Morning Call: pick of the papers

The ten must-read comment pieces from this morning's papers.

1. Could Chris Huhne take Nick Clegg or David Cameron with him? (Daily Telegraph)

The by-election in Eastleigh brought about by the Lib Dem's resignation will be fought viciously and will expose every rift in the coalition, writes Peter Oborne.

2. A crisis needs a firewall not a ringfence (Financial Times)

We cannot solve our banking problems until the eurozone does too, says Alistair Darling.

3. Gay marriage: no one can stop this social revolution now (Independent)

Some lives will be improved, a wider signal conveyed about tolerance, but the legalisation of gay marriage will have a negligible effect on the next election, says Steve Richards.

4. The shadow of 1914 falls over the Pacific (Financial Times)

China, like Germany 100 years ago, fears the established power is intent on blocking its ascent, writes Gideon Rachman. 

5. Voters won’t listen if the Tories talk only among themselves (Daily Telegraph)

The Mid-Staffs report demands a united front, but the party is rowing over gay marriage, writes Benedict Brogan.

6. The end of nuclear power? Careful what you wish for (Guardian)

Flawed and stalled as the plans for toxic waste may be, at least they exist, says George Monbiot. There is no way to clean up CO2, the greater evil.

7. There’s no such thing as an MP’s private life (Times) (£)

Chris Huhne’s fall was personal, not political, writes Rachel Sylvester. But in today’s Westminster pressure cooker that counts for nothing.

8. George Osborne: hedging his bets (Guardian)

The Chancellor wants to eat his cake and have it when it comes to banking reform, says a Guardian editorial. 

9. Gay marriage and a split no one wanted (Daily Mail)

In the depths of the worst economic crisis in living memory, the Prime Minister has pushed this fringe obsession to the top of his programme for government, says a Daily Mail editorial.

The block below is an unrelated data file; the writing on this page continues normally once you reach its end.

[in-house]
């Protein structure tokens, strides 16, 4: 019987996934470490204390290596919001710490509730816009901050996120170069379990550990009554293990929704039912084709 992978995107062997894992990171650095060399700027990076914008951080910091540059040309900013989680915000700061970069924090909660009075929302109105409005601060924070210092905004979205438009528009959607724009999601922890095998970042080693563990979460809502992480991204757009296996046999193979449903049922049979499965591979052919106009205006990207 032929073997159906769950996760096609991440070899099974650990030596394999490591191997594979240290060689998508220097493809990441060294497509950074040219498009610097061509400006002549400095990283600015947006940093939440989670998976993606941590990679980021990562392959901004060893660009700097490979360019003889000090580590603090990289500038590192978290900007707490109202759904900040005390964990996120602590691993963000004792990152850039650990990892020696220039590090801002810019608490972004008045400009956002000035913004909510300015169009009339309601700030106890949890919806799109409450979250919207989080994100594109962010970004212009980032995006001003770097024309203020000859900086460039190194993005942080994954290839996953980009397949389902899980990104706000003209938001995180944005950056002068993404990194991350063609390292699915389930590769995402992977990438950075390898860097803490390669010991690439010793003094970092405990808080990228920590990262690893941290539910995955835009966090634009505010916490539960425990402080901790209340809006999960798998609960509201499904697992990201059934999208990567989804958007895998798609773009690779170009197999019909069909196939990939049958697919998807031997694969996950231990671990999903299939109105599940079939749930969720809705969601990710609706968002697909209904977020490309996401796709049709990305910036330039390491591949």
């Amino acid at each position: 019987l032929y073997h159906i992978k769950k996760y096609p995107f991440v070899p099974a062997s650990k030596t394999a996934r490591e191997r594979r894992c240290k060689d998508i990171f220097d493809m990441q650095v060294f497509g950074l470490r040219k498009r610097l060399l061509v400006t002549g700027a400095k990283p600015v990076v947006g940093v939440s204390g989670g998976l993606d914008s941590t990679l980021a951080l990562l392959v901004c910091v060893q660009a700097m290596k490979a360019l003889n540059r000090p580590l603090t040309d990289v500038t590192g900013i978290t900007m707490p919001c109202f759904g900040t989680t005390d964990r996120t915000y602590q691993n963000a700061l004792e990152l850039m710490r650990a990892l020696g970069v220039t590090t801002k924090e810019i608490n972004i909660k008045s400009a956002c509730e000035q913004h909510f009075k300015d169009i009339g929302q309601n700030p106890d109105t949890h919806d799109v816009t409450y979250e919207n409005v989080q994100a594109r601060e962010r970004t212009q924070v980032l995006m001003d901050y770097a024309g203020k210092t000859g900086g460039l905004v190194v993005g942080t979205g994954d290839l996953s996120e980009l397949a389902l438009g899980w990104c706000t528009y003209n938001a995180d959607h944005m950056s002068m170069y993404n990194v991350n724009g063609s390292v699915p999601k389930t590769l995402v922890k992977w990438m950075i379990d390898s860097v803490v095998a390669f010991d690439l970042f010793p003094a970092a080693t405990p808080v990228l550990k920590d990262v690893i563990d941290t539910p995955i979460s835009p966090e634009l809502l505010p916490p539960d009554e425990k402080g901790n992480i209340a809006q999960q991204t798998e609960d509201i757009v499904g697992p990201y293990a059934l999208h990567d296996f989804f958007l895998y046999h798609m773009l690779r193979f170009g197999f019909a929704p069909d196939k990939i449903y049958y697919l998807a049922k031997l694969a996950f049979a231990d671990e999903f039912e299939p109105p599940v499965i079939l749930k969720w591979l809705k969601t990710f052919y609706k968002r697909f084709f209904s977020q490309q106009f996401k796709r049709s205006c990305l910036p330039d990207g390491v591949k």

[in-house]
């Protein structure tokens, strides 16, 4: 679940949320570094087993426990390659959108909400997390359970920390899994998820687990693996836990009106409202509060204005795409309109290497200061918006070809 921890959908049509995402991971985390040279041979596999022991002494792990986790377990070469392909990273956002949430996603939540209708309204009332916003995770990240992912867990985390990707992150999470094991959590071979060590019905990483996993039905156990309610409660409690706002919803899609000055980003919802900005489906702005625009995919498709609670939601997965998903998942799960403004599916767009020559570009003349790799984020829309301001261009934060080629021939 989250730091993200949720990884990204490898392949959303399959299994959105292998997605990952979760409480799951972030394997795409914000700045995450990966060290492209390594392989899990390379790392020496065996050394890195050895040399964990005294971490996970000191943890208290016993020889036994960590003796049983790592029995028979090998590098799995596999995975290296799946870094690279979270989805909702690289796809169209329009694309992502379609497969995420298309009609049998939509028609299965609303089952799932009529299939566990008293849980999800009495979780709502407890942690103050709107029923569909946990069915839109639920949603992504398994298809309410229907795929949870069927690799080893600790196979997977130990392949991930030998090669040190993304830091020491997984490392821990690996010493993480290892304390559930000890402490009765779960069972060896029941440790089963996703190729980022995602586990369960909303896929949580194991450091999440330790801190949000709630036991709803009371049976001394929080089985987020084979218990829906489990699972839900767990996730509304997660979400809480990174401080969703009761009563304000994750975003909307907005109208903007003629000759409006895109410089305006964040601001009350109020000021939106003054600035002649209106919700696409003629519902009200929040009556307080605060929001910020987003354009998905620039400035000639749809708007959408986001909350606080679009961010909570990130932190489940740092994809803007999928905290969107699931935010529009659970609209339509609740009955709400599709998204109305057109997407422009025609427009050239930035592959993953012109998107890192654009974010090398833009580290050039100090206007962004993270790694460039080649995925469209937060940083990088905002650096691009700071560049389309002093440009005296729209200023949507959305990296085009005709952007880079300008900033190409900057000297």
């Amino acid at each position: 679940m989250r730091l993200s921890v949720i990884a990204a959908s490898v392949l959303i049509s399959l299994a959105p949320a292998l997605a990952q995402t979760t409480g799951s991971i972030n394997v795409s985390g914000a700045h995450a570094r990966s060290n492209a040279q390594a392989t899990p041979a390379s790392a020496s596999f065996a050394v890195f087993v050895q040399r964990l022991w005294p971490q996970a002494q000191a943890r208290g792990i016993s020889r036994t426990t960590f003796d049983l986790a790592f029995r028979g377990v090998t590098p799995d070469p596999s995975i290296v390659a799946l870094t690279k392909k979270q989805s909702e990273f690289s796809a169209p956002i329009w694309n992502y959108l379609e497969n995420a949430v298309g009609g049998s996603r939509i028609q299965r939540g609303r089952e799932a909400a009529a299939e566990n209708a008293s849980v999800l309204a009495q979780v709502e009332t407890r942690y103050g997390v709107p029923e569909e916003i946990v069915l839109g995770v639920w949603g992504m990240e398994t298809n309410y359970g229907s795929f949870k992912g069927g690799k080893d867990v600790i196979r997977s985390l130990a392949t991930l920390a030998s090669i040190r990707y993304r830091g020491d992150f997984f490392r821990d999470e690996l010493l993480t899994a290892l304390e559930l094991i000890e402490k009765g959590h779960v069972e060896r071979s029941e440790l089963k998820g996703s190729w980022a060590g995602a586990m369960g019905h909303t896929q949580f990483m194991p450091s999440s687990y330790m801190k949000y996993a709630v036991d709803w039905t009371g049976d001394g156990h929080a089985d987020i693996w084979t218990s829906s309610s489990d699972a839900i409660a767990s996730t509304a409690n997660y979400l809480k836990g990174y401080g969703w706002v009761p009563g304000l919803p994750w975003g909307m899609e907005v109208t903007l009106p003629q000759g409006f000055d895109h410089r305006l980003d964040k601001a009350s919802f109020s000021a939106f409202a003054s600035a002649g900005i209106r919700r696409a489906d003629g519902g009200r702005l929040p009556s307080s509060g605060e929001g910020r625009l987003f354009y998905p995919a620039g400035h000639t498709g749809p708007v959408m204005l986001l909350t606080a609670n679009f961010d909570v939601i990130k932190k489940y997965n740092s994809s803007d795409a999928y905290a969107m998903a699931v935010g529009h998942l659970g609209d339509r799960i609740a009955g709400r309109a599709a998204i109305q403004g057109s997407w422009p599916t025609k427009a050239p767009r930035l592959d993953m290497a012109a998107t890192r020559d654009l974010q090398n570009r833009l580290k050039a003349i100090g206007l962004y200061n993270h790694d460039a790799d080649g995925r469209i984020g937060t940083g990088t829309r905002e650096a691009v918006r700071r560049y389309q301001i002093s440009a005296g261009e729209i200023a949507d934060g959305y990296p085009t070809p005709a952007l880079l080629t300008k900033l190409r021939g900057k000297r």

10. Israel, Palestine and the mapping of power (Guardian)

In portraying politics rather than geography, Ramallah and Jerusalem are displaying instincts as ancient as Ptolemy, writes Tristram Hunt. 

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Lord Sainsbury pulls funding from Progress and other political causes

The longstanding Labour donor will no longer fund party political causes. 

Centrist Labour MPs face a funding gap for their ideas after the longstanding Labour donor Lord Sainsbury announced he will stop financing party political causes.

Sainsbury, who served as a New Labour minister and also donated to the Liberal Democrats, is instead concentrating on charitable causes. 

Lord Sainsbury funded the centrist organisation Progress, dubbed the “original Blairite pressure group”, which was founded in mid Nineties and provided the intellectual underpinnings of New Labour.

The former supermarket boss is understood to still fund Policy Network, an international thinktank headed by New Labour veteran Peter Mandelson.

He has also funded the Remain campaign group Britain Stronger in Europe. The latter reinvented itself as Open Britain after the Leave vote, and has campaigned for a softer Brexit. Its supporters include former Lib Dem leader Nick Clegg and Labour's Chuka Umunna, and it now relies on grassroots funding.

Sainsbury said he wished to “hand the baton on to a new generation of donors” who supported progressive politics. 

Progress director Richard Angell said: “Progress is extremely grateful to Lord Sainsbury for the funding he has provided for over two decades. We always knew it would not last forever.”

The organisation has raised a third of its funding target from other donors, but is now appealing for financial support from Labour supporters. Its aims include “stopping a hard-left take over” of the Labour party and “renewing the ideas of the centre-left”. 

Julia Rampen is the digital news editor of the New Statesman (previously editor of The Staggers, The New Statesman's online rolling politics blog). She has also been deputy editor at Mirror Money Online and has worked as a financial journalist for several trade magazines. 

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